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American Fork • A woman who was sexually abused by her LDS seminary principal said Monday the crimes have shaped her, but won't define her.

Speaking at Michael Jay Pratt's sentencing hearing, his victim said she is no longer blinded by Pratt's manipulation and lies and is becoming a better, stronger person.

And while she hopes that Pratt —who presided over The Church of Jesus Christ of Latter-day Saints' seminary at Lone Peak High School — "gets real" with himself and God, she said mercy should not deny justice in his case.

"You should realize you are not above the law or the many covenants you have broken," the woman, now 18, said in a 4th District courtroom Monday morning.

Fourth District Judge Christine Johnson agreed, imposing three concurrent terms of five years to life in prison and an additional one to 15 year sentence. Pratt earlier pleaded guilty to one count of forcible sodomy and two counts of object rape, all first-degree felonies, and forcible sexual assault, a second-degree felony. In return, prosecutors dropped 11 other charges.

Johnson said the aggravating factors — Pratt's position as a teacher and religious leader — outweighed the mitigating factors, including Pratt's lack of a criminal past and his ties to the community. Nor did pleas from Pratt's friends and family warrant waiving prison time.

"This was not a romance, as it has been dismissed by some, but it was a crime," Johnson said.

Defense attorney Stephen McCaughey argued for a two-year sentence in the Utah County Jail followed by a long probation. McCaughey said Pratt had no criminal record, and a pre-sentencing report said he was a low-risk sex offender.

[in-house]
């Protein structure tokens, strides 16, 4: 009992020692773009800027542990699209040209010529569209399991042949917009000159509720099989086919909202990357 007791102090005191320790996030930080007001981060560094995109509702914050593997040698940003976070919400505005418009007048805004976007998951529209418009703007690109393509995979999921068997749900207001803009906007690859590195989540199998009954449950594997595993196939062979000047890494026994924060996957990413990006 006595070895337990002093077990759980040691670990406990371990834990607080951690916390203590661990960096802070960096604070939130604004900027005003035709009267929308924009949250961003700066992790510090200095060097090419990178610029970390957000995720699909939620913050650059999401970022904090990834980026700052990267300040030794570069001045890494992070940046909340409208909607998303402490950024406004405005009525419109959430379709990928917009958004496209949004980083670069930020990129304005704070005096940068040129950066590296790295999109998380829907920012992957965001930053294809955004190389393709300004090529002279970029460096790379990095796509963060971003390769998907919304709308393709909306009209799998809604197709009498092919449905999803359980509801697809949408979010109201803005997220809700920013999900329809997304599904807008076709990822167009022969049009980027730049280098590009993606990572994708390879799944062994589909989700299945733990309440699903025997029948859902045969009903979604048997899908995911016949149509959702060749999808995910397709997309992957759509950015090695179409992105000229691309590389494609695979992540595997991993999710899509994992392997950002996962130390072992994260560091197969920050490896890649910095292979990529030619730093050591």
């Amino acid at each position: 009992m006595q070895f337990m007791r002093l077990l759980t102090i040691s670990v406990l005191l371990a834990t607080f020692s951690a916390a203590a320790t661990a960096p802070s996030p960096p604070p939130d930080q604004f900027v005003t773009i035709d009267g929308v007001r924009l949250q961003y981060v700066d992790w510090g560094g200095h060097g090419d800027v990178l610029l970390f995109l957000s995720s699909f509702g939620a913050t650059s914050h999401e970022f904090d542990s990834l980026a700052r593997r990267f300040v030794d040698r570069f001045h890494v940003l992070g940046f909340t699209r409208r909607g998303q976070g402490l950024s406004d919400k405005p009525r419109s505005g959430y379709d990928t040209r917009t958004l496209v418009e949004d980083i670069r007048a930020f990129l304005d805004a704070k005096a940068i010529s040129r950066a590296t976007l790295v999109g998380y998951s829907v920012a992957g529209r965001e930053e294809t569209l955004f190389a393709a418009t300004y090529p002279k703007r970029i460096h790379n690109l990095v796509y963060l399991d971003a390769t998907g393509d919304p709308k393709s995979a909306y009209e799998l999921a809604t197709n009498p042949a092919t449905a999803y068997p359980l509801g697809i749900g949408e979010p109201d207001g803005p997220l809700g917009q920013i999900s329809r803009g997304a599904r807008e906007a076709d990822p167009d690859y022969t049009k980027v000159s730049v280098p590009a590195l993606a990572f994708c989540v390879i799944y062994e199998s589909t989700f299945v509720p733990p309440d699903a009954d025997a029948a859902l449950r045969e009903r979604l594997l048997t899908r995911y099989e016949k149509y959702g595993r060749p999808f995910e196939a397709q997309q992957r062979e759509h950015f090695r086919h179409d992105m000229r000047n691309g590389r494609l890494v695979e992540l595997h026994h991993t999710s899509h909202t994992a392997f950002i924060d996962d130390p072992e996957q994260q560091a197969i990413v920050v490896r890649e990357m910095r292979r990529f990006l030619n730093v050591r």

But Deputy Utah County Attorney Julie Thomas said Pratt's popularity as a teacher and his position in a religious institution warranted severe punishment.

"As a teacher, he was trusted to advise and guide his students," Thomas said. "It was in that position that [the victim] met him."

Thomas said Pratt instead groomed the victim for sexual liaisons. Pratt apologized in court to the those he said he had hurt with his actions.

"I did hurt [the victim] and everyone in the whole world who is close to me," Pratt said.

Prosecutors have said Pratt's abuse began after the victim came to him when she was 16 to tell him she didn't like her assigned seminary teacher. Pratt placed her in a different class, but she would come to his office and talk to him about life.

In May 2009, Pratt told her he loved her, sparking a relationship the victim was led to believe would end in marriage although Pratt was married with three children. The abuse occurred at Bridal Veil Falls, a ravine near her home in Highland, the roof of the seminary building, a mine shaft in Eureka and a hot spring near Goshen.

The woman's family said in court Monday she had a troubled past, and at first they thought Pratt's interest in her was an answer to prayers. And they said she appeared to be making positive changes in her life, especially when Pratt gave her a three-week assignment —a "mission" as they described it —to draw closer to Christ.

But family members started feeling uncomfortable about how much time she spent exchanging text messages with Pratt, who was 20 years older.

"My sister confided that she said she was doing the mission to draw closer to Christ, but she got closer to Mr. Pratt," said an aunt of the woman.

The woman's mother said after Pratt was arrested, her daughter was ostracized at high school, not even invited to football games or the senior prom. She was also subjected to abuse on her own Facebook page and other forums along with being accused of seducing Pratt.

The woman's stepfather called Pratt a manipulating liar who tried to deflect the blame from himself and on to his victim. He hinted that Pratt's fourth child, born two months ago, was conceived in an attempt to gin up sympathy with the court for a lighter sentence.

After the hearing, the stepfather said it was not a happy day for either family. Pratt was given enough time to hug his wife before he was escorted from the courtroom by sheriff's deputies.

"Justice was served, but it is a tragedy," the victim's stepfather said after the hearing.